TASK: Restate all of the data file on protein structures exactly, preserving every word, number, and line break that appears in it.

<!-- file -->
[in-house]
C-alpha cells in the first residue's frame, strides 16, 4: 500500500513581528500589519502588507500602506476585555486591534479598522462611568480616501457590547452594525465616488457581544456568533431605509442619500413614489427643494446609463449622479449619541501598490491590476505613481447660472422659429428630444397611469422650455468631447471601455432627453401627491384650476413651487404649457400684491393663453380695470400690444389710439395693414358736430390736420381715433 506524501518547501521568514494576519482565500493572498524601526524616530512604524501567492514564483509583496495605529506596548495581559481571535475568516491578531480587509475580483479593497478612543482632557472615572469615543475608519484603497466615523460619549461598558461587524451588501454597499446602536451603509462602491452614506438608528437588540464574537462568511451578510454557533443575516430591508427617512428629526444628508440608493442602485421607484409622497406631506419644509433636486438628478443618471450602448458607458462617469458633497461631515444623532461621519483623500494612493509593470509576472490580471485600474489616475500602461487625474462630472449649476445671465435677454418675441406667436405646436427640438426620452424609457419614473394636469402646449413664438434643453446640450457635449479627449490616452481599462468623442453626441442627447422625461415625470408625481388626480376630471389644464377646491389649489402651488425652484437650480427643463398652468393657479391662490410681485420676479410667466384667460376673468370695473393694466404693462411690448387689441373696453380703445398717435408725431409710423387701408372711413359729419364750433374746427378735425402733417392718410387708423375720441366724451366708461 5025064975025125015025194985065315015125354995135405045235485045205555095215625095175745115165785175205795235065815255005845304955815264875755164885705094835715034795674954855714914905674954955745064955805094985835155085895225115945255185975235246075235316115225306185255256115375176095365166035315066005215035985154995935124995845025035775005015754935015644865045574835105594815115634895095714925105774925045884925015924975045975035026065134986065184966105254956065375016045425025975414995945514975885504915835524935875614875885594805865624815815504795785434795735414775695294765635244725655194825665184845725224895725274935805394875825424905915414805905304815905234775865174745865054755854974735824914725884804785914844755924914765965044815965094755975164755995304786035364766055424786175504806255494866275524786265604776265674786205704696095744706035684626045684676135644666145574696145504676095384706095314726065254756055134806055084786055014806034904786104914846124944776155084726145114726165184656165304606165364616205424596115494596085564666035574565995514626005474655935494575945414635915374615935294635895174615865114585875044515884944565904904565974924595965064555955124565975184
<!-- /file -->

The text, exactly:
[in-house]
C-alpha cells in the first residue's frame, strides 16, 4: 500500500513581528500589519502588507500602506476585555486591534479598522462611568480616501457590547452594525465616488457581544456568533431605509442619500413614489427643494446609463449622479449619541501598490491590476505613481447660472422659429428630444397611469422650455468631447471601455432627453401627491384650476413651487404649457400684491393663453380695470400690444389710439395693414358736430390736420381715433 506524501518547501521568514494576519482565500493572498524601526524616530512604524501567492514564483509583496495605529506596548495581559481571535475568516491578531480587509475580483479593497478612543482632557472615572469615543475608519484603497466615523460619549461598558461587524451588501454597499446602536451603509462602491452614506438608528437588540464574537462568511451578510454557533443575516430591508427617512428629526444628508440608493442602485421607484409622497406631506419644509433636486438628478443618471450602448458607458462617469458633497461631515444623532461621519483623500494612493509593470509576472490580471485600474489616475500602461487625474462630472449649476445671465435677454418675441406667436405646436427640438426620452424609457419614473394636469402646449413664438434643453446640450457635449479627449490616452481599462468623442453626441442627447422625461415625470408625481388626480376630471389644464377646491389649489402651488425652484437650480427643463398652468393657479391662490410681485420676479410667466384667460376673468370695473393694466404693462411690448387689441373696453380703445398717435408725431409710423387701408372711413359729419364750433374746427378735425402733417392718410387708423375720441366724451366708461 5025064975025125015025194985065315015125354995135405045235485045205555095215625095175745115165785175205795235065815255005845304955815264875755164885705094835715034795674954855714914905674954955745064955805094985835155085895225115945255185975235246075235316115225306185255256115375176095365166035315066005215035985154995935124995845025035775005015754935015644865045574835105594815115634895095714925105774925045884925015924975045975035026065134986065184966105254956065375016045425025975414995945514975885504915835524935875614875885594805865624815815504795785434795735414775695294765635244725655194825665184845725224895725274935805394875825424905915414805905304815905234775865174745865054755854974735824914725884804785914844755924914765965044815965094755975164755995304786035364766055424786175504806255494866275524786265604776265674786205704696095744706035684626045684676135644666145574696145504676095384706095314726065254756055134806055084786055014806034904786104914846124944776155084726145114726165184656165304606165364616205424596115494596085564666035574565995514626005474655935494575945414635915374615935294635895174615865114585875044515884944565904904565974924595965064555955124565975184